Earlier this month, our CEO (for Josh.ai) wrote about Human-Computer Interaction and why voice changes everything. Throughout the history of the computer, our interactions with it has grown more and more complex, and our user interfaces have struggled to keep up with our needs. We’ve gone from purely text based mainframe terminals, to the graphical environments we use today on our personal computers and smartphones, and now towards new forms of digital interaction. There is a never-ending list of reasons why voice is one of the most compelling of these new forms of human-computer interaction, but one of the most exciting for me is the prospect of killing the context switch.
I’m sure most of us would love to think we’re great multitaskers, capable of working on several things simultaneously, and able to split our attention with no decrease in productivity. Most research (and honest personal experience), however, would tell us that we’re really pretty terrible at it. For me, one of the hardest things I find about multitasking is the need to perform countless context switches. These context switches exist in many forms. For example, consider just a couple of the things that I was distracted by while writing this article: checking Facebook and making a cup of tea. These both (along with other distractions) required me to make different forms of context switches.
To check Facebook, I had to switch from my word processor to a web browser, find the tab that I have Facebook open in, peruse through my news feed to see that there’s nothing new or interesting anyways, and then navigate all the way back afterwards. Altogether I’ve probably lost about five minutes and gained almost nothing for it.
Making a cup of tea requires me to first get up to put some water in the kettle and on the stove. This is actually quicker than it takes me to check Facebook. I’m back in my chair in less than thirty seconds. The problem however, is that I’ve completely broken my train of thought. Sitting back down and preparing to start typing again, my first thought is “Uhhh what was I gonna say next again?” I start reading back through what I’ve written so far, hoping to remember the obviously genius transition I had thought of before getting up. Finally, five minutes later I remember and proudly type it out. Then the tea kettle starts whistling and I excitedly get up to pour my tea. I come back, tea in hand, and now don’t remember what my transition was even leading to. Ten minutes down the drain.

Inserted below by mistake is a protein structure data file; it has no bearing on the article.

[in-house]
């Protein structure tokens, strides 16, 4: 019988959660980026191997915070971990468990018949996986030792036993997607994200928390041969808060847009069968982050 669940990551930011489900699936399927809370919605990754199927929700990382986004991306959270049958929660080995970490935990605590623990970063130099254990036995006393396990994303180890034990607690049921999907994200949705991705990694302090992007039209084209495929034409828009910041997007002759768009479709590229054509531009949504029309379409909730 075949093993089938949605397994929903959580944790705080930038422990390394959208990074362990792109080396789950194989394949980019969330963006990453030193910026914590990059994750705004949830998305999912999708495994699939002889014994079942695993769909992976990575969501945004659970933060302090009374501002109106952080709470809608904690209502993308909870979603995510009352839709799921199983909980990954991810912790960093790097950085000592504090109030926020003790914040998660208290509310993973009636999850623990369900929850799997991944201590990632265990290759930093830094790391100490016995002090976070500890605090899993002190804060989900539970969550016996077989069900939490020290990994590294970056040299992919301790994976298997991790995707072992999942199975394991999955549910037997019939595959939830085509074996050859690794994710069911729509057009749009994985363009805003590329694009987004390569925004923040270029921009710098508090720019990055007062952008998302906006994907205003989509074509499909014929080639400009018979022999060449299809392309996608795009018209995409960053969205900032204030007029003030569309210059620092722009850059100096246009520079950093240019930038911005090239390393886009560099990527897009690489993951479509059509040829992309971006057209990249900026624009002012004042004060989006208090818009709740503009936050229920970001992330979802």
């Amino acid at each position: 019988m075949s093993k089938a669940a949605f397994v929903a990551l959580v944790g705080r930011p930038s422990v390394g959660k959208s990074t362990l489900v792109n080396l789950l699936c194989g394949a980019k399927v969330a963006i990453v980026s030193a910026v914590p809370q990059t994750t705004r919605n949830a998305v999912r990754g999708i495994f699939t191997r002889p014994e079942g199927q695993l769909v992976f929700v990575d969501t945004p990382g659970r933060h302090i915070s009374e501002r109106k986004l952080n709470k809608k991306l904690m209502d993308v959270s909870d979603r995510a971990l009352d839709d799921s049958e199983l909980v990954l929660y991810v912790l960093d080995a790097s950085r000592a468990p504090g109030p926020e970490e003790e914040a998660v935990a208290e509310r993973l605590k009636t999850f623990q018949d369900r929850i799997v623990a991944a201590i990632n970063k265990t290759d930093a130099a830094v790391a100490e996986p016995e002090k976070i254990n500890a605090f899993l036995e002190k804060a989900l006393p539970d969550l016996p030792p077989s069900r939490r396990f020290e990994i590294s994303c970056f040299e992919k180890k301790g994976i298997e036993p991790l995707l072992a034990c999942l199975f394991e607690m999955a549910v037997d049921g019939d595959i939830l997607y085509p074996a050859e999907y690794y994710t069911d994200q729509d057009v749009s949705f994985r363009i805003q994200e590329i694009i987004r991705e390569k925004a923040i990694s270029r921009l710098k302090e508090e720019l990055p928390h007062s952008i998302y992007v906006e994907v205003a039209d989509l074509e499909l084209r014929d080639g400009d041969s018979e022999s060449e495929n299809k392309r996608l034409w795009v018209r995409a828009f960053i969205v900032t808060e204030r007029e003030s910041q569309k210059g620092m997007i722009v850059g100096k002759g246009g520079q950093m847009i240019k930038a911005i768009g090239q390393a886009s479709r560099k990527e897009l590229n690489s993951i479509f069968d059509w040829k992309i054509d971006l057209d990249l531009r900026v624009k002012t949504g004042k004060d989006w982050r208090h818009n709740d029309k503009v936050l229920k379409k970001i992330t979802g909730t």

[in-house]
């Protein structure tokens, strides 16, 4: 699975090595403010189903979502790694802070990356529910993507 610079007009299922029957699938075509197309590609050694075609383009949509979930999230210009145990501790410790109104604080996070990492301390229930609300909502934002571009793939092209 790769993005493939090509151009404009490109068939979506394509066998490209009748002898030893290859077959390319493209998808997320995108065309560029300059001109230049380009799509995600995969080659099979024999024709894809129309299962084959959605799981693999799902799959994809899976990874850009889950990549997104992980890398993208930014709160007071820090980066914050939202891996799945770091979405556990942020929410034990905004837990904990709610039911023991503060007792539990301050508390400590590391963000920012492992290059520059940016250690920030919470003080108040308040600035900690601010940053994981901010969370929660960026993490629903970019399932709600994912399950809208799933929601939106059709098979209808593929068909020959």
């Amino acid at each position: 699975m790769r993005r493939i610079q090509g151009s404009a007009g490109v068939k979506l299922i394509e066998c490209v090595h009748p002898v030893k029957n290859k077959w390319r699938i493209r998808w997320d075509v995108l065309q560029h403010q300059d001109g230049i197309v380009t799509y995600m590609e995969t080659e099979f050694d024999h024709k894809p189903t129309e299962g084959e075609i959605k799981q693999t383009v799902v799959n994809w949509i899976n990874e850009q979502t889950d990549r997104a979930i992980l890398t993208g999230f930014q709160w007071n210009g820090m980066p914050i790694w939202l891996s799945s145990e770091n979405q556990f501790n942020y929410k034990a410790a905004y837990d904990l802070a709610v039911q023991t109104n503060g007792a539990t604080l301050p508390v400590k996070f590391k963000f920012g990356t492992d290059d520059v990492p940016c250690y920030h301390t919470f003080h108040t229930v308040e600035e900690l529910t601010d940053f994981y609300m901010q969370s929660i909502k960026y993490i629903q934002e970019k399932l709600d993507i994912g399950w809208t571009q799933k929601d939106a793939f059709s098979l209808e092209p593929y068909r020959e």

Ideally, I should probably try to block out and ignore these distractions entirely if I want to finish the task at hand quickly and efficiently, but realistically I’m just not that disciplined. Imagine though, how these interactions might be improved, and made less distracting by a smart voice controlled A.I. assistant, capable of automating smart devices — one like we’re building here at Josh.ai.
“Hey Josh, anything new and interesting on Facebook?”
“Your girlfriend has posted a photo of her cat. Nothing else of too much interest.”
“Alright thanks Josh, I can probably manage to wait a while to look at that.”
Now instead of losing five minutes, I’ve lost maybe thirty seconds. And since controlling things by voice is so intuitive and never requires me to stop looking at my web browser, I don’t feel like I’ve just made a bunch of context switches.
“Hey Josh, I could really use a cup of tea.”
“Alright I’ll turn on your tea kettle, the water will be boiling in about five minutes.”
Now I only have to get up and forget what I was writing about one time when the water is ready for me. I’ll still have to get up at that point and make the tea, but at least we’ve made it possible to kill some of the context switches that distract us every day.
We’re still waiting for the robot butler that will pour the water and bring the cup of tea over to you, but as soon as it’s released, we’ll be supporting it.
This post was written by Tim M at Josh.ai. Previously, Tim was an engineer at NetApp before joining the Josh team where he works on interconnected device control. Tim has a masters degree in Electrical Engineering from CU Boulder, enjoys microbreweries, rides his bike to work, and loves everything outdoors. Did I mention he really likes beer?